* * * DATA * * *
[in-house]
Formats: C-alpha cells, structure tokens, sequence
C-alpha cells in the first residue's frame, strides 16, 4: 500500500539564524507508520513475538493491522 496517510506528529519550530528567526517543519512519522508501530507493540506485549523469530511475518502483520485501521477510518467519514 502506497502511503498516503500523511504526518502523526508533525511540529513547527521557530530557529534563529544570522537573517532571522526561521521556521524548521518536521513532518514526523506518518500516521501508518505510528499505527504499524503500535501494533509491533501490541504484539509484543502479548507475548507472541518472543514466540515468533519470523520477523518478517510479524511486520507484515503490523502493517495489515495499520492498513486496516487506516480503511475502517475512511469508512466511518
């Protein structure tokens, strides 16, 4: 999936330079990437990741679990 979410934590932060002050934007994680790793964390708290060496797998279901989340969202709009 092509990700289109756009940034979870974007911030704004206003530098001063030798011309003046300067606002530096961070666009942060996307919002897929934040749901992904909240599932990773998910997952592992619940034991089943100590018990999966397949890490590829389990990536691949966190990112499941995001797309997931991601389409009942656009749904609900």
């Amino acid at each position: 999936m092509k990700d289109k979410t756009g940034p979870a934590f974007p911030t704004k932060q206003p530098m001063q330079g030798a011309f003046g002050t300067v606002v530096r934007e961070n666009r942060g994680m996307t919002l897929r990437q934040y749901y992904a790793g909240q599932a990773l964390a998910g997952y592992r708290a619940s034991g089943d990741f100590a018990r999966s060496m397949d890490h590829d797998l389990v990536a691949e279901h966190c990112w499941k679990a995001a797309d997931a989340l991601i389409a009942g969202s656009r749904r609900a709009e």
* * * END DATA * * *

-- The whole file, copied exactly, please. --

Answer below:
[in-house]
Formats: C-alpha cells, structure tokens, sequence
C-alpha cells in the first residue's frame, strides 16, 4: 500500500539564524507508520513475538493491522 496517510506528529519550530528567526517543519512519522508501530507493540506485549523469530511475518502483520485501521477510518467519514 502506497502511503498516503500523511504526518502523526508533525511540529513547527521557530530557529534563529544570522537573517532571522526561521521556521524548521518536521513532518514526523506518518500516521501508518505510528499505527504499524503500535501494533509491533501490541504484539509484543502479548507475548507472541518472543514466540515468533519470523520477523518478517510479524511486520507484515503490523502493517495489515495499520492498513486496516487506516480503511475502517475512511469508512466511518
């Protein structure tokens, strides 16, 4: 999936330079990437990741679990 979410934590932060002050934007994680790793964390708290060496797998279901989340969202709009 092509990700289109756009940034979870974007911030704004206003530098001063030798011309003046300067606002530096961070666009942060996307919002897929934040749901992904909240599932990773998910997952592992619940034991089943100590018990999966397949890490590829389990990536691949966190990112499941995001797309997931991601389409009942656009749904609900």
């Amino acid at each position: 999936m092509k990700d289109k979410t756009g940034p979870a934590f974007p911030t704004k932060q206003p530098m001063q330079g030798a011309f003046g002050t300067v606002v530096r934007e961070n666009r942060g994680m996307t919002l897929r990437q934040y749901y992904a790793g909240q599932a990773l964390a998910g997952y592992r708290a619940s034991g089943d990741f100590a018990r999966s060496m397949d890490h590829d797998l389990v990536a691949e279901h966190c990112w499941k679990a995001a797309d997931a989340l991601i389409a009942g969202s656009r749904r609900a709009e």